Spain, Scotland pass laws promoting trans rights, lower age for gender change
Bills makes it easier and faster for those aged 16 and over to change their gender on official documentation; opponents express fears over future of single-sex spaces
Spain and Scotland both passed transgender rights bills on Thursday despite strong opposition movements in both countries.
In Edinburgh, legislation was adopted making it easier and faster for people to change their gender, despite a rare rebellion within the ruling Scottish National Party (SNP) and “concerns” from the UK government.
The legislation, which garnered 86 votes in favor and 39 against in Scotland’s devolved parliament, drops the requirement for a gender dysphoria medical diagnosis in order for someone to alter their gender.
“The motion is therefore agreed and the Gender Recognition Reform Scotland Bill is passed,” presiding officer Alison Johnstone said to loud applause from the public gallery.
People aged 16 and 17 will also now be allowed to change their gender, despite efforts by some Scottish lawmakers to keep the age at 18.
The law reduces from two years to three months — or six months for 16-17 year-olds — the time needed for an applicant to live in their new gender before it is officially recognized.
An additional three-month reflection period is also required, during which time those who have initiated or are considering altering their gender can change their mind.
Opponents of the law fear it could be a danger to women and girls, particularly around the provision of single-sex spaces.
But the Scottish government insists the legislation will not impact the Equality Act, which allows for trans people to be excluded from single-sex spaces such as changing rooms and shelters.
In Madrid, legislation was passed allowing anyone 16 and over to change gender on their ID card, putting Spain on track to becoming one of the few countries to allow the change with a simple declaration.
Approved by 188 votes with 150 against and seven abstentions, the bill now moves to the Senate where, if left unchanged as expected, it will become law in weeks.
The bill simplifies the procedure for changing gender on a person’s national identity card, allowing them to request the change based on a simple statement.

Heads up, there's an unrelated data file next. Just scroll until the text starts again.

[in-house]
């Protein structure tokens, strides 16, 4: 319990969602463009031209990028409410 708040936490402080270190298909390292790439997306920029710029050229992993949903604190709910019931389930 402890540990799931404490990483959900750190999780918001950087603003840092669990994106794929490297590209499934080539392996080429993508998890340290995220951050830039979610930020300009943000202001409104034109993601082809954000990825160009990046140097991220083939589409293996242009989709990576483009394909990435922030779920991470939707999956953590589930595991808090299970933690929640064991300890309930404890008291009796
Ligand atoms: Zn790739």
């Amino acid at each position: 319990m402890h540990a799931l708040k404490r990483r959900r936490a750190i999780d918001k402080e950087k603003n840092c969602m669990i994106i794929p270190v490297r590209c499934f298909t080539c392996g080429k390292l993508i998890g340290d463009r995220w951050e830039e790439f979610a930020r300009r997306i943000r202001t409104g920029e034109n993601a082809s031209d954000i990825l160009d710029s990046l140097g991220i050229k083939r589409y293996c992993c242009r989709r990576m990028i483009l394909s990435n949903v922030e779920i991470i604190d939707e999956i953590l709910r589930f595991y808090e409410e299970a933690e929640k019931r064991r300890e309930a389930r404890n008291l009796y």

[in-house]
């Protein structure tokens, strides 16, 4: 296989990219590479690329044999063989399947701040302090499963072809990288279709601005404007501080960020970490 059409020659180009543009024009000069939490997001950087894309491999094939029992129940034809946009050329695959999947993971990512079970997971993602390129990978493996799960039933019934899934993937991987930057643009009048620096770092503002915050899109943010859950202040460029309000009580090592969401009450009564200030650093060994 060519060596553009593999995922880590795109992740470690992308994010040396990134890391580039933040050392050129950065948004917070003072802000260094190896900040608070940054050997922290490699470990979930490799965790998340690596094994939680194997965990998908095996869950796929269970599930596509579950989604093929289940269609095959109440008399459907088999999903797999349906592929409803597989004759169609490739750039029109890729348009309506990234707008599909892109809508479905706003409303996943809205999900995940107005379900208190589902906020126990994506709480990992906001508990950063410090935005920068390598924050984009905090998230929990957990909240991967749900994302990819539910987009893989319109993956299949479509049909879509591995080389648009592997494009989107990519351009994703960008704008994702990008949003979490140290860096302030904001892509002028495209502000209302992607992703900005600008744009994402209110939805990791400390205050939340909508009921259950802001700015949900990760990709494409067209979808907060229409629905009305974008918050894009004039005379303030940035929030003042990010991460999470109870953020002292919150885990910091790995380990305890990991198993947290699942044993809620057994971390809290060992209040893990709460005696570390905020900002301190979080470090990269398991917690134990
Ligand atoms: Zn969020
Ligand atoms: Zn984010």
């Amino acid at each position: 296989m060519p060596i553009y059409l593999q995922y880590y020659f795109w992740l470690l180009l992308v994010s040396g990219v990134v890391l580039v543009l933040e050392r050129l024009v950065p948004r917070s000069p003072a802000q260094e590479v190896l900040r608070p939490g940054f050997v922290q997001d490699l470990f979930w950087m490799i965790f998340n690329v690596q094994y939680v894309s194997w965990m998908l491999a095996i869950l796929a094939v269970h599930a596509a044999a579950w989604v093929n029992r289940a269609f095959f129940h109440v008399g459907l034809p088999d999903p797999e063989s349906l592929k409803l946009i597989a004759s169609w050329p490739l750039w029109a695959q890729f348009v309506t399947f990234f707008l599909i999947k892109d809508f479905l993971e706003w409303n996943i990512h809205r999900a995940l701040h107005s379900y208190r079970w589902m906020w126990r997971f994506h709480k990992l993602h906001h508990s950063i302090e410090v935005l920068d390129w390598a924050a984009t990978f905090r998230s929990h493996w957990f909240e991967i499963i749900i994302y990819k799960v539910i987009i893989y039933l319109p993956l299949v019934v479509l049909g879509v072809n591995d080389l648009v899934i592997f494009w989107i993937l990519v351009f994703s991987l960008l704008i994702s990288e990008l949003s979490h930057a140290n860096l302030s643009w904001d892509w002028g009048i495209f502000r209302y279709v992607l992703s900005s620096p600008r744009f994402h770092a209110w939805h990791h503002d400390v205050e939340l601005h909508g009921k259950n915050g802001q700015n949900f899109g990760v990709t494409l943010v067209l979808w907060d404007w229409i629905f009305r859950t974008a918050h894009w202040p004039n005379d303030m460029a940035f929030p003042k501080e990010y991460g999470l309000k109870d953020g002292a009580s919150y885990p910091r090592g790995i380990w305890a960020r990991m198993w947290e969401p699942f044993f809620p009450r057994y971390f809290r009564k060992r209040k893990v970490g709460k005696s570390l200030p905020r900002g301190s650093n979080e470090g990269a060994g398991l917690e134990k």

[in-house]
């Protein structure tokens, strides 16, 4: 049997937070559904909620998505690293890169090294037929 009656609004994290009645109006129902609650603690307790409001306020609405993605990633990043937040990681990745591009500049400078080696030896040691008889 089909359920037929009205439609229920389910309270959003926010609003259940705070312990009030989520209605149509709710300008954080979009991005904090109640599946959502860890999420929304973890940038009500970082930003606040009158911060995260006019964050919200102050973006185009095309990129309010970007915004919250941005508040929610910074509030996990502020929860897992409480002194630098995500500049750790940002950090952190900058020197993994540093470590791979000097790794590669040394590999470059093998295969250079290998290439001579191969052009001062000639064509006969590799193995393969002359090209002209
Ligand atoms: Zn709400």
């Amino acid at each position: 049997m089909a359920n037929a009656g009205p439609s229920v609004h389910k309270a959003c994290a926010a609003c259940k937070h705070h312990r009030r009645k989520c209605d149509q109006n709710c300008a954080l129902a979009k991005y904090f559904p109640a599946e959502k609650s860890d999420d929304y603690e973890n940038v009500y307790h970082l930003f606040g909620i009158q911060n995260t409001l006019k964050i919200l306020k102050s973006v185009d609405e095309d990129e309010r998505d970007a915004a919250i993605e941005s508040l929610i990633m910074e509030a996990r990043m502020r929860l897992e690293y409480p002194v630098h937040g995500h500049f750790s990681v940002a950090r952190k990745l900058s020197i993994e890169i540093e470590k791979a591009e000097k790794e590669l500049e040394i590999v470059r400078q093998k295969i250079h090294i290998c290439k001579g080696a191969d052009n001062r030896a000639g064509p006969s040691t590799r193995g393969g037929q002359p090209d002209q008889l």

It also bans conversion therapies, promotes non-discrimination against LGBTQ people in the workplace and seeks “to advance the inclusion” of transgender women in particular who tend to be disproportionately affected.
“That’s how history is made,” tweeted Equality Minister Irene Montero, thanking “the feminist majority” alongside a snapshot of the vote count and footage of LGBTQ campaigners applauding.
‘Neither voluntary nor optional’
But the text has sparked a bitter dispute among activists in Spain’s powerful feminist lobby and LGBTQ equality campaigners.
One of the most vocal opponents was lawmaker Carmen Calvo, who abstained from the vote, telling local media she could never vote with the right wing but could not bring herself to vote in favor of the bill.
“When gender is asserted over biological sex, it does not seem to me to be a step forward in a progressive direction; it seems to be a step backward,” she told El Mundo daily in September.
“The state has to provide answers for transgender people, but gender is neither voluntary nor optional.”
Activists fear the law will be open to abuse and erode women’s rights, allowing men who self-identify as women to compete in women’s sports or request a transfer to women’s prisons.
They have also raised alarm about minors having the right to self-determine gender. Under the bill, 12- and 13-year-olds need parental and judicial approval to do so, while 14- and 15-year-olds just need parental approval.
Tensions around the legislation prompted Socialist LGBTQ activist Carla Antonelli — the first and only trans woman to serve as a lawmaker — to resign from the party after decades of activism.
“We have seen part of the Socialist party and the feminist movement go from defending the rights of the trans minority to ruthlessly boycotting our very existence,” she wrote in an op-ed published by El Pais on Thursday.